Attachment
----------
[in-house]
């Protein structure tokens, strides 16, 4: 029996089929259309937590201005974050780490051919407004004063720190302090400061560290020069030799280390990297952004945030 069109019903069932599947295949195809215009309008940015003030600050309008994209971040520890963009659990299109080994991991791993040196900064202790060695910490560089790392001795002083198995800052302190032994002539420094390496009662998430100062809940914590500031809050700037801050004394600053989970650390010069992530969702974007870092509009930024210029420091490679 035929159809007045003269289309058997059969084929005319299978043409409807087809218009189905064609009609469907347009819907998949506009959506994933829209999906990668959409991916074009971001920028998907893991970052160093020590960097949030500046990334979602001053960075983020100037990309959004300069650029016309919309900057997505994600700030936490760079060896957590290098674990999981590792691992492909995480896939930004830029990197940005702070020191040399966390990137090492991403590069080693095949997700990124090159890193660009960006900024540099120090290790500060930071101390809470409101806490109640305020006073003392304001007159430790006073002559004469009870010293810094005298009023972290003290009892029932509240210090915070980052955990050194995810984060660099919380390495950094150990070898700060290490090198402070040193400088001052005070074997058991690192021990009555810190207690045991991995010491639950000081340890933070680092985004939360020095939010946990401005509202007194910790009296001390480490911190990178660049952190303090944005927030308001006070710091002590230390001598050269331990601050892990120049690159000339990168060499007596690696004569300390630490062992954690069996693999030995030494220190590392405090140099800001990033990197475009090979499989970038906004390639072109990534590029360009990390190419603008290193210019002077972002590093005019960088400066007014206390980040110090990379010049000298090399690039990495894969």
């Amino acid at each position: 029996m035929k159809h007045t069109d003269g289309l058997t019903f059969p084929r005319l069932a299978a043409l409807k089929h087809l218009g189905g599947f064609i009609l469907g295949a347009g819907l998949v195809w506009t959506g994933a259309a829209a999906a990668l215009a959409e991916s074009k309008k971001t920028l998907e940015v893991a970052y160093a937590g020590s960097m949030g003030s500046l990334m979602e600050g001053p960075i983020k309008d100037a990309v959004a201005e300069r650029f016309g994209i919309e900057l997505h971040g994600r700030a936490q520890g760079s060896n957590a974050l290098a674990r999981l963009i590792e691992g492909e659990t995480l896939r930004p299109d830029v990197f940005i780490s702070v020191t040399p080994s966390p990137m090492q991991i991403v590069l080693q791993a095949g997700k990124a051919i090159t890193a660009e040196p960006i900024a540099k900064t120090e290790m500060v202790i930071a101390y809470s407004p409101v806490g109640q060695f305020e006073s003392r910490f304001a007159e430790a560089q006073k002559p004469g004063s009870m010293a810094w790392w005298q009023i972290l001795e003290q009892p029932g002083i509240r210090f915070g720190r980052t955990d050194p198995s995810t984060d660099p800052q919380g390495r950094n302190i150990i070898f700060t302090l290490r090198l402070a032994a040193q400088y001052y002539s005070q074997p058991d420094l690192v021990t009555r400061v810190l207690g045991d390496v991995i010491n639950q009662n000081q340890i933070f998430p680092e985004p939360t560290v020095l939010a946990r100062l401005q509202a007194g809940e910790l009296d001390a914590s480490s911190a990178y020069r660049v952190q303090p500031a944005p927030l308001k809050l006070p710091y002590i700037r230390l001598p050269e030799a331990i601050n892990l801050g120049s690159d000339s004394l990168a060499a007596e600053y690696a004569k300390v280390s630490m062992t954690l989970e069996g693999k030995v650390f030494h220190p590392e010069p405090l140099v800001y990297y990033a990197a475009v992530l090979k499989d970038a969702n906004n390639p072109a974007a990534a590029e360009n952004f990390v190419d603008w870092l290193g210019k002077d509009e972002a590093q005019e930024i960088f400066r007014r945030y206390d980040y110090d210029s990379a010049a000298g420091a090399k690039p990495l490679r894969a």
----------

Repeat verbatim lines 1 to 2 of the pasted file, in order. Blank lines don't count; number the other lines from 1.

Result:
[in-house]
């Protein structure tokens, strides 16, 4: 029996089929259309937590201005974050780490051919407004004063720190302090400061560290020069030799280390990297952004945030 069109019903069932599947295949195809215009309008940015003030600050309008994209971040520890963009659990299109080994991991791993040196900064202790060695910490560089790392001795002083198995800052302190032994002539420094390496009662998430100062809940914590500031809050700037801050004394600053989970650390010069992530969702974007870092509009930024210029420091490679 035929159809007045003269289309058997059969084929005319299978043409409807087809218009189905064609009609469907347009819907998949506009959506994933829209999906990668959409991916074009971001920028998907893991970052160093020590960097949030500046990334979602001053960075983020100037990309959004300069650029016309919309900057997505994600700030936490760079060896957590290098674990999981590792691992492909995480896939930004830029990197940005702070020191040399966390990137090492991403590069080693095949997700990124090159890193660009960006900024540099120090290790500060930071101390809470409101806490109640305020006073003392304001007159430790006073002559004469009870010293810094005298009023972290003290009892029932509240210090915070980052955990050194995810984060660099919380390495950094150990070898700060290490090198402070040193400088001052005070074997058991690192021990009555810190207690045991991995010491639950000081340890933070680092985004939360020095939010946990401005509202007194910790009296001390480490911190990178660049952190303090944005927030308001006070710091002590230390001598050269331990601050892990120049690159000339990168060499007596690696004569300390630490062992954690069996693999030995030494220190590392405090140099800001990033990197475009090979499989970038906004390639072109990534590029360009990390190419603008290193210019002077972002590093005019960088400066007014206390980040110090990379010049000298090399690039990495894969």